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Plotino - Tratado 30,6 (III, 8, 6) — Todas as atividades da alma são contemplações

Enéada III, 8, 6

terça-feira 17 de maio de 2022, por Cardoso de Castro

Capítulos 5-6: A alma por inteiro contempla

  • Cap. 5,1-17 A parte superior da alma contempla
  • Cap. 5,17-cap. 6 Todas as atividades da alma são contemplações

Míguez

6. La acción se realiza, pues, en vista de la contemplación y del objeto a contemplar. De modo que la contemplación es el fin de toda acción, y andamos realmente inciertos alrededor de lo que no podemos aprehender directamente, pero tratando, con todo, de apropiárnoslo. Es así que cuando alcanzamos lo que queremos, hacemos la comprobación de nuestro deseo, que no era precisamente el desconocimiento, sino el conocimiento de este objeto, esto es, su visión presente por el alma, y es claro que desearíamos colocarlo en nosotros para contemplarlo.

Actuamos, indudablemente, en vista del bien. Pero obramos así no para que el bien quede fuera de nosotros y de nuestra posesión, sino para poseer este bien como consecuencia de nuestra acción. Mas, ¿dónde podremos encontrarlo:1 En el alma. Porque el alma es llevada a la contemplación por medio de la acción; y si verdaderamente es una razón, ¿qué otra cosa puede recibir sino una razón que mantiene silencio, y que lo mantiene tanto más cuanto más razón es? Entonces el alma se tranquiliza y no busca nada más, porque se siente ya colmada. La contemplación que se da en ella, nadie más que ella confía en poseerla. Esta fe suya es tanto más clara cuanto más tranquila es la contemplación y más unidad introduce en el alma, pues si la parte con la que el alma conoce forma una sola cosa con el objeto conocido, el asunto ya parece más serio. Si, en cambio, fuesen dos cosas, el sujeto y el objeto serían distintos, como colocados el uno al lado del otro, de manera que el alma no los habría asimilado. Tal es lo que ocurre cuando ella tiene en sí misma razones que no actúan, por lo que conviene que toda razón no sea exterior a nosotros, sino que se una íntimamente a nuestra alma hasta alcanzar una unidad con ella. Así, pues, en el momento en que el alma se asimila esas nociones y se pone en parangón con ellas, obtiene algún provecho y preparación: conoce, al menos, lo que ya poseía de antemano y, al tratarlo, se vuelve realmente distinta, viendo reflexivamente aquellas nociones como algo diferente de ella misma. Como quiera que sea, el alma es una razón y, en cierto modo también, una inteligencia, pero una inteligencia que ve algo distinto de ella. Esto es así, porque el alma no posee la plenitud y se muestra inferior a lo que le antecede. Sin embargo, ve tranquilamente todo lo que declara, pues no se atreve a declarar lo que antes no ha visto de algún modo. Digamos, además, que si declara algo, esto es una muestra de su inferioridad, porque, para aprender lo que sabe, ha debido entregarse a la investigación. En la práctica acomodamos lo que sabemos a las cosas exteriores.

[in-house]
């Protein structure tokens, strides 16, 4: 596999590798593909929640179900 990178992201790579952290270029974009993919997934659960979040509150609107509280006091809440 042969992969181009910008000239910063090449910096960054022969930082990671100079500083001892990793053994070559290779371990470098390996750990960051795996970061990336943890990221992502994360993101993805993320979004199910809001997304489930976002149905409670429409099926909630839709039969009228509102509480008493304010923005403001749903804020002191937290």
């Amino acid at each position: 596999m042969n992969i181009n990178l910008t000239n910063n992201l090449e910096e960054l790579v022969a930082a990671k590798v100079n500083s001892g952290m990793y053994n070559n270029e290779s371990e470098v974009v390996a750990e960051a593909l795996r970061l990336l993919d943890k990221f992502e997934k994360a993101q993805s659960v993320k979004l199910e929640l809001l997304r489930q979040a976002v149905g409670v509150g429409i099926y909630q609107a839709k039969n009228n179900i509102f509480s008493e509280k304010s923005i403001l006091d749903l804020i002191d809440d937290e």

Al poseer el alma más nociones que la naturaleza se muestra también más tranquila que ésta y más deseosa de la contemplación. Pero como este deseo nunca es completo, aspira siempre a aumentar su instrucción y su contemplación valiéndose a tal efecto de la investigación. Es así como abandona la contemplación y se inserta en las cosas, volviendo luego hacia atrás y contemplando por esa parte que ella había dejado. Cosa que no hace, verdaderamente, el alma que permanece en sí misma, y de ahí que el hombre sabio saque de sí mismo lo que descubre a los demás, porque es hacia sí mismo a donde mira. No sólo tiende a ser uno y a mantenerse alejado de las cosas exteriores, sino que se vuelve a sí mismo y encuentra en su interior todas las cosas.

Bouillet